If Kyle Rittenhouse is convicted of anything other than, at most, a misdemeanor offense, I will write glowing articles about Nancy Pelosi, make Christine Blasey Ford my social media profile photo, and contribute to NARAL. And to top it all off, I’ll put my pronouns (she/her/you figure it out) in my electronic email signature.
That should give you some idea as to how convinced I am that the jury will find Rittenhouse not guilty on the most serious charges, including first-degree intentional homicide.
I hope that Black Lives Matter will not claim this scalp, and the talking heads at CNN and MSNBC, not to mention their fellow travelers in the print media, will have to stand down in shame. And I hope that this time, a mediocre and politically motivated prosecutor will not be able to advance his career on the body of an 18-year-old boy, who has now become the symbol of all that the left hates.
Kyle Rittenhouse is guilty of only one thing: youthful stupidity, and a failure to understand that all of your best intentions are no match for nihilistic anarchists hellbent on burning down the only world you’ve ever known.
Not being a criminal attorney, you have to take my assessment of the legal aspects of this case with a grain of salt. I make no pretense of expertise in this area of the law, and have to rely on those who actually are. One former prosecutor thinks the government not only over-charged the case, but managed to undermine its own arguments with witnesses who buttress the defendant’s claim of self-defense. Another thinks the prosecutor is horrible, but wonders whether Kyle’s trip to Kenosha bearing weapons will have some impact on the jury.
There’s a healthy split of opinion in the legal community on whether Rittenhouse proved self-defense, and we won’t know which side called it correctly until the jury weighs in.
Unfortunately, a lot of people have opinions about this case, which has become as much a reflection of the troubled social climate as the O.J. trial was almost three decades ago. I remember that when the not-guilty verdict was rendered, the country reacted as if they’d seen two separate trials. African Americans, on the whole, were thrilled that a Black man had somehow beaten the system, while a majority of the rest of us were horrified at the obvious miscarriage of justice.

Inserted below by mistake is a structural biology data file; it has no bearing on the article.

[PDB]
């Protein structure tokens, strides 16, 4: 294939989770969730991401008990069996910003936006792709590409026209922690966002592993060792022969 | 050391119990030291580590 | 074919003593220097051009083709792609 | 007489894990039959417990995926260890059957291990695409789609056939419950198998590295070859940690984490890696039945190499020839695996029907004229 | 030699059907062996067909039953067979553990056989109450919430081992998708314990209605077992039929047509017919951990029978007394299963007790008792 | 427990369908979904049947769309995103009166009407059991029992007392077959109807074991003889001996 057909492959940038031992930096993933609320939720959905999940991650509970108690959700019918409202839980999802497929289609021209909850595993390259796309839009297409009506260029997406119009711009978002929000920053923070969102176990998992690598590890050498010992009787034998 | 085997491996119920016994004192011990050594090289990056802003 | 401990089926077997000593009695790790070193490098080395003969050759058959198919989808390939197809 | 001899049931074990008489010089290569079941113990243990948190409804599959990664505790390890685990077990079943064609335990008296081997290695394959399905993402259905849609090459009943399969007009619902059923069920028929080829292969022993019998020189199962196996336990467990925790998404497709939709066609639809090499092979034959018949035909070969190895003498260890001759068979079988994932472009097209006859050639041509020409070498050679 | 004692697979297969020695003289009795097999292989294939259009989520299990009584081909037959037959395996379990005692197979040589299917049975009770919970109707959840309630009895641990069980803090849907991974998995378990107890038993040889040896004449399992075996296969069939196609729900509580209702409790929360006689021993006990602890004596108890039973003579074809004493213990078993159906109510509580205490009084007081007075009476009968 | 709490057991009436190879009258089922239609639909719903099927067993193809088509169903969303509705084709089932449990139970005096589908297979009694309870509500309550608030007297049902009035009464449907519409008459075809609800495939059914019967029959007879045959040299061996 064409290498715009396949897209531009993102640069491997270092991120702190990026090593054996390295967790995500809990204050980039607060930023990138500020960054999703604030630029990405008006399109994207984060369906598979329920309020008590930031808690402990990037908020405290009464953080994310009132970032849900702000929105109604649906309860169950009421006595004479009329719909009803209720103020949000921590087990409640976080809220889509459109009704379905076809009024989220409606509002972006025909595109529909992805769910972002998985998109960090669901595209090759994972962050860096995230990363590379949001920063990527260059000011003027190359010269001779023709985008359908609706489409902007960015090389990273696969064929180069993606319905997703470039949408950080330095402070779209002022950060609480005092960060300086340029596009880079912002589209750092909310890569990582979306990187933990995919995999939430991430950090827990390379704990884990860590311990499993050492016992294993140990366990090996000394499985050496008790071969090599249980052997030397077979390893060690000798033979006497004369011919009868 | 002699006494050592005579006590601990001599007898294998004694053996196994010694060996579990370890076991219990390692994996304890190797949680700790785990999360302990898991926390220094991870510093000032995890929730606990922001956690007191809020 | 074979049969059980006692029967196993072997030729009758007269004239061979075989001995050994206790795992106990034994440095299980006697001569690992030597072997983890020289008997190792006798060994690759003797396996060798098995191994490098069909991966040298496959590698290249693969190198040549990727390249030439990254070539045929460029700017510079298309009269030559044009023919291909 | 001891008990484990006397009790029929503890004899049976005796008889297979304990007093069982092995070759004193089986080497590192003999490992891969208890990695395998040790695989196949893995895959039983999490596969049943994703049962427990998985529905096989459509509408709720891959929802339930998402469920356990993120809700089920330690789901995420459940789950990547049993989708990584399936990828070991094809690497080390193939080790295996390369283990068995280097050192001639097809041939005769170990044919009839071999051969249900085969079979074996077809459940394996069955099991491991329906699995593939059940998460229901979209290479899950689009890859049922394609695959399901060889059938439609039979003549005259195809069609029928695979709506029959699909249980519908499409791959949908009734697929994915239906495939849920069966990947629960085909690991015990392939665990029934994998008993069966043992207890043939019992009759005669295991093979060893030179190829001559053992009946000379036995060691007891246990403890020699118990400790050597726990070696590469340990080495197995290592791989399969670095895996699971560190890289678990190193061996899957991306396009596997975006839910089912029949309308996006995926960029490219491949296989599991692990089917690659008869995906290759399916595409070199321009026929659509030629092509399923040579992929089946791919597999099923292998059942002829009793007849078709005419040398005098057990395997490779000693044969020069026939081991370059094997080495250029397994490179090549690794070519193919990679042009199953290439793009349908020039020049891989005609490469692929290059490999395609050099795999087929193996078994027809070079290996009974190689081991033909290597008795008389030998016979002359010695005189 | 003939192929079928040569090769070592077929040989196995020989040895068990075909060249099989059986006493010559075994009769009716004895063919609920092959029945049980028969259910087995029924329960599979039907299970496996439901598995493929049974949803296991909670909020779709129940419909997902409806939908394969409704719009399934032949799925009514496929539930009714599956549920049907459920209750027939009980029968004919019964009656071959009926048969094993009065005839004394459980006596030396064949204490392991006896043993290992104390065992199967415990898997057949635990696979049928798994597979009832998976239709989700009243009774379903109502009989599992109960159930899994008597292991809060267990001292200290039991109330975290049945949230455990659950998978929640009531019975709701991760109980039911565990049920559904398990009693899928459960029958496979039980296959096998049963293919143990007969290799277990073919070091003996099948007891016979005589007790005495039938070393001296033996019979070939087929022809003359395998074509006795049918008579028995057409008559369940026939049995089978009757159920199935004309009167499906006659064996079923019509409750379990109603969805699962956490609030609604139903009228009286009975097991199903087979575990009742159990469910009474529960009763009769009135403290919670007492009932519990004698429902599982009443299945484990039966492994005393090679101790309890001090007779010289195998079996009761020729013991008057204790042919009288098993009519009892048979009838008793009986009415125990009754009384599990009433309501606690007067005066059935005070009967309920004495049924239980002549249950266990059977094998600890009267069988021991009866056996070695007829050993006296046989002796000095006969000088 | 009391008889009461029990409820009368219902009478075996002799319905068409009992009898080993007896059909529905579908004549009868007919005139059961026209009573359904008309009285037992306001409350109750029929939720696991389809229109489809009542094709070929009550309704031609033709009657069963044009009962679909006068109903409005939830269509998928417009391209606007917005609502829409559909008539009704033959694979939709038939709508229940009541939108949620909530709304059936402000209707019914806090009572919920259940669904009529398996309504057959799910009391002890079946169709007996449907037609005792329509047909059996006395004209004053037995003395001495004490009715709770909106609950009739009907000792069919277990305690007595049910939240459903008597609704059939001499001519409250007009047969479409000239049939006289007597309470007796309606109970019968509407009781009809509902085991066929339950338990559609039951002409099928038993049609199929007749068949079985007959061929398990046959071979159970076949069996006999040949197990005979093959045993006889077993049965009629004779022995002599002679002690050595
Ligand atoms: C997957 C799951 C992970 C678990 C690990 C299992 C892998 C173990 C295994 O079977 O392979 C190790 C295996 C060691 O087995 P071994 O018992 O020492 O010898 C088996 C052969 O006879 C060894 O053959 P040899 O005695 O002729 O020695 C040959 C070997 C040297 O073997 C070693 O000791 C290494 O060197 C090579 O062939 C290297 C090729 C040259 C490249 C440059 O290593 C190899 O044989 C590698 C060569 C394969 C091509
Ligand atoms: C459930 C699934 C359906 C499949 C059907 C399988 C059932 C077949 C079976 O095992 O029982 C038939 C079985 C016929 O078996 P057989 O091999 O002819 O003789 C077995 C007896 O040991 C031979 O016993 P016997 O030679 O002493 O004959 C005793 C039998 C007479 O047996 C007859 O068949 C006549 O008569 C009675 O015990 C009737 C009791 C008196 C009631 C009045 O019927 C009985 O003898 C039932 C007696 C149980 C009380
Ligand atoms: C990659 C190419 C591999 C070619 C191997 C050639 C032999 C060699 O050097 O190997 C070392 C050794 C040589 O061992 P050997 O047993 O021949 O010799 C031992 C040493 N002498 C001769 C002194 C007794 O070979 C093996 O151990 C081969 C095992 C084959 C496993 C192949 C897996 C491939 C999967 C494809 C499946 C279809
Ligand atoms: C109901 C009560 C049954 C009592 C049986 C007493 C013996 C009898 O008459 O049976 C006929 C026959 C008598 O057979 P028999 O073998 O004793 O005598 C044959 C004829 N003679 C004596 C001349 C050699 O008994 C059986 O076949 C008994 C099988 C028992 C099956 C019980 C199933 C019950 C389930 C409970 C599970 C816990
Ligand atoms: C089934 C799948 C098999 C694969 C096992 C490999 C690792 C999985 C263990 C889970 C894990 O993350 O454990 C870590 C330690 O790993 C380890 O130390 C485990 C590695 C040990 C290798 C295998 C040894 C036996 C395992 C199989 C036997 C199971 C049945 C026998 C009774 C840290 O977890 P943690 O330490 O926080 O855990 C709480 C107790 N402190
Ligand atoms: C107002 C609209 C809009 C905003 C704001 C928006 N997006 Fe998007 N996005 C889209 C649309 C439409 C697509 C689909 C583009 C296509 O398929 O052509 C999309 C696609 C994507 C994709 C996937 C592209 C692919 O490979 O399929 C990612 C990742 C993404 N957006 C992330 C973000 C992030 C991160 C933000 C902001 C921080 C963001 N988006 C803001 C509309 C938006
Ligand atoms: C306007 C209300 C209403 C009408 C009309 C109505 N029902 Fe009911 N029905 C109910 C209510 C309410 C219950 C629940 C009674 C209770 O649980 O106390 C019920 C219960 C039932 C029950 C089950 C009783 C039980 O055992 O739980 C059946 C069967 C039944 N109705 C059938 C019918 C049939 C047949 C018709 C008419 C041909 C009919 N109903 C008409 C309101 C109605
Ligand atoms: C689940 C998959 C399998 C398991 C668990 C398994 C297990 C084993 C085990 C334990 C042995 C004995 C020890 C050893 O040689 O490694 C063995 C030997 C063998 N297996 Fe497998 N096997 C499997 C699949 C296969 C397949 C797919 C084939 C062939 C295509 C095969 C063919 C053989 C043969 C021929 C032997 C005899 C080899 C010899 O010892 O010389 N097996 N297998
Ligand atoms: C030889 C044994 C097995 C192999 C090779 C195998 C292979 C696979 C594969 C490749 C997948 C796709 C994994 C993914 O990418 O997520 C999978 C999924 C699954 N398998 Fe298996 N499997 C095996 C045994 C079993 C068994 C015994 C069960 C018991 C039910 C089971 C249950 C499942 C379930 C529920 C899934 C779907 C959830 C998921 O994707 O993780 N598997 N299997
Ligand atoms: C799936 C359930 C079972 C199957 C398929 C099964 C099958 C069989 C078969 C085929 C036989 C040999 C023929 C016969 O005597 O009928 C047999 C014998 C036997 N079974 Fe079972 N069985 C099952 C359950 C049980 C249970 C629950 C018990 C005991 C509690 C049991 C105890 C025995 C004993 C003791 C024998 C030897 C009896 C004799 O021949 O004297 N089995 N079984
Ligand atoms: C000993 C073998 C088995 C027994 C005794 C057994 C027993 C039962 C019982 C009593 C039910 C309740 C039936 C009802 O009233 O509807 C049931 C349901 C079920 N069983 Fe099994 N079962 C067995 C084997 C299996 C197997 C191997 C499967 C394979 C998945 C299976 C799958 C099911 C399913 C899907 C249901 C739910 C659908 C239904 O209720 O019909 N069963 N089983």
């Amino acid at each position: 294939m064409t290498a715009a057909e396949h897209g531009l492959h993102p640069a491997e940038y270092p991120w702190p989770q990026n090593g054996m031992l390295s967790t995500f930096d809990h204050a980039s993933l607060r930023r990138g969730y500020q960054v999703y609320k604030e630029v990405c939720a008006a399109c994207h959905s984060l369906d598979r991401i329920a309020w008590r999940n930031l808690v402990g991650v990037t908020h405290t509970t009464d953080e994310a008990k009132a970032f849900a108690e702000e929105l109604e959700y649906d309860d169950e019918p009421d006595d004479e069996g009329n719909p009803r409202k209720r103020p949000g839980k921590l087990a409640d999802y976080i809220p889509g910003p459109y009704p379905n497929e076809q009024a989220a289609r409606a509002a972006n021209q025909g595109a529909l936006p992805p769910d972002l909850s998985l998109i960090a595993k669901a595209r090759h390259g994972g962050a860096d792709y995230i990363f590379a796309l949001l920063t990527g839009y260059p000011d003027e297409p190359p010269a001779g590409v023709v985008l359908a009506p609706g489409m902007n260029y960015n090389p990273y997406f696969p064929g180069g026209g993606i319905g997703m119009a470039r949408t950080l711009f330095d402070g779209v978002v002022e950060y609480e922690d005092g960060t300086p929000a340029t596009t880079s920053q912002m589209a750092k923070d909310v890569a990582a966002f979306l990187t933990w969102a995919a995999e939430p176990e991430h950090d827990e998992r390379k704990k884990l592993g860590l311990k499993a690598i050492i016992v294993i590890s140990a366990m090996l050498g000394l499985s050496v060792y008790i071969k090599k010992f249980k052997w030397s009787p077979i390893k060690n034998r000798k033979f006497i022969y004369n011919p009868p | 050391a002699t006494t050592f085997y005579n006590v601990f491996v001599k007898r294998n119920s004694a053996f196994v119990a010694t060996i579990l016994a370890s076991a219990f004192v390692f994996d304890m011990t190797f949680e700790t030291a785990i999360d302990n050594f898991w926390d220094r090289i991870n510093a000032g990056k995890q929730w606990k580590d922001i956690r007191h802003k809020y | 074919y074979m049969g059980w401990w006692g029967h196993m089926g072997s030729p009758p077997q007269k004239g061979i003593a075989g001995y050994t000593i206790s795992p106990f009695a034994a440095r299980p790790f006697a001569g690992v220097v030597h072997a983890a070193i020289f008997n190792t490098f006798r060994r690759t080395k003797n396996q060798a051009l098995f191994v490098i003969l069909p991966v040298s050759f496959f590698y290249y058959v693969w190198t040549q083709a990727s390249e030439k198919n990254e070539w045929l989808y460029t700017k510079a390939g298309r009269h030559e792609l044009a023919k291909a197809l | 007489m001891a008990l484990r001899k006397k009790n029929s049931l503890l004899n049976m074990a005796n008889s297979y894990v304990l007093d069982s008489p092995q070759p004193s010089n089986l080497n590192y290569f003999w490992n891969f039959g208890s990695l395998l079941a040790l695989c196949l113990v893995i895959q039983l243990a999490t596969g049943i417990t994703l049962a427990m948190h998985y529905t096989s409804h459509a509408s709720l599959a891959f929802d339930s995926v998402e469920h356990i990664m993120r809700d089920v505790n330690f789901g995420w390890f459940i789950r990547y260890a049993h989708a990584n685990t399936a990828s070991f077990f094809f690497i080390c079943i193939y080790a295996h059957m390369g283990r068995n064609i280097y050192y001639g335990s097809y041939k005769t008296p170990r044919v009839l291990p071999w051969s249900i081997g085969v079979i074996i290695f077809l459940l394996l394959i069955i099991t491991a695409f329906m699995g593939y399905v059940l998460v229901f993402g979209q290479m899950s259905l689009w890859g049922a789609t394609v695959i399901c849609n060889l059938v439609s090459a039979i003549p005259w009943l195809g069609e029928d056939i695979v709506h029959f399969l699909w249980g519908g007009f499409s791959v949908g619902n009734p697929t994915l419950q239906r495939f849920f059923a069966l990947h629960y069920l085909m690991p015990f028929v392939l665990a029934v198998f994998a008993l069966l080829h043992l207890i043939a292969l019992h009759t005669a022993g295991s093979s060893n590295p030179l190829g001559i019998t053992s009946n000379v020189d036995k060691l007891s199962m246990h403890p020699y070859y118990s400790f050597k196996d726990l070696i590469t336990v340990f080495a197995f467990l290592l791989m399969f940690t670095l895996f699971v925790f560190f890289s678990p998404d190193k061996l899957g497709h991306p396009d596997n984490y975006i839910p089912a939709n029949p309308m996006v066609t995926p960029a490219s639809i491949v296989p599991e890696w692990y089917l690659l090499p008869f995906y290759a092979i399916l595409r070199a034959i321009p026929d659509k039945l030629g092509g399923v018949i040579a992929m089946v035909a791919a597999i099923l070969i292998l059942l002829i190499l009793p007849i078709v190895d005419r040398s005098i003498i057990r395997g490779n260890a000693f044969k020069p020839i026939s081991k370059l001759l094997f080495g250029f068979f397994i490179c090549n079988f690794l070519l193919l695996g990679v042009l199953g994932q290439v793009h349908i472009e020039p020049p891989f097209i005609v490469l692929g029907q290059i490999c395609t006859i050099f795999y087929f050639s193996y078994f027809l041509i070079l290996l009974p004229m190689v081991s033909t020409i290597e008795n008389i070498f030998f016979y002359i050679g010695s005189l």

Thirty years later, I have to reflect on my own reaction to the O.J. debacle. It was, in fact, a debacle, because there is no question that even though the prosecutors did a particularly mediocre job, O.J. was factually guilty beyond any reasonable doubt. The trial reflected the maelstrom we found ourselves in in the 1990s, mixing race with celebrity and violence against women. A perfect societal storm.
Not much has changed. It is ironic that the Rittenhouse case involves a white defendant, white shooting victims, a white prosecutor, a white judge and white defense attorneys, and is still somehow a referendum on the amount of melanin in your skin. It is O.J. redux, only this time the domestic violence angle is replaced by hatred of Trump and MAGA culture.
That’s incredibly troubling. We have Harvard Law grad Elie Mystel calling the presiding Judge Bruce Schroeder a “racist” and arguing that Rittenhouse will get off only because he knows “what white people are willing to do to defend white supremacy.”
You have that washed-up, bitter geriatric Keith Olbermann calling for a prosecution of the “racist” judge. You have CNN commentator Wajahat Ali comparing the judge to a Klan member, tweeting, “This dude should just put on the hood and show off his Halloween costume.” And these are just the printable comments.
Then, perhaps most troubling, is candidate Joe Biden using a photo of Kyle Rittenhouse as the face of “white supremacy” in an ad last year. Nice way to put a target on the back of a criminal defendant, Joe.
I suppose we shouldn’t be surprised that the left is again out in full force using that sad, tired trope of racism. It’s been effective since well before the days of O.J. But as an attorney who respects her profession, I’m disgusted by the sort of people who will use their own obvious prejudices to convict an 18-year-old of murder when their lying eyes tell them otherwise.
And because my faith in my fellow Americans has been shaken to its core by these ridiculous displays of bigotry on the part of those who should know better, I’m preparing myself for that upcoming contribution to NARAL. I pray to God I’m spared that hell.
Christine Flowers is an attorney and a columnist for the Delaware County (Pa.) Daily Times, and can be reached at firstname.lastname@example.org.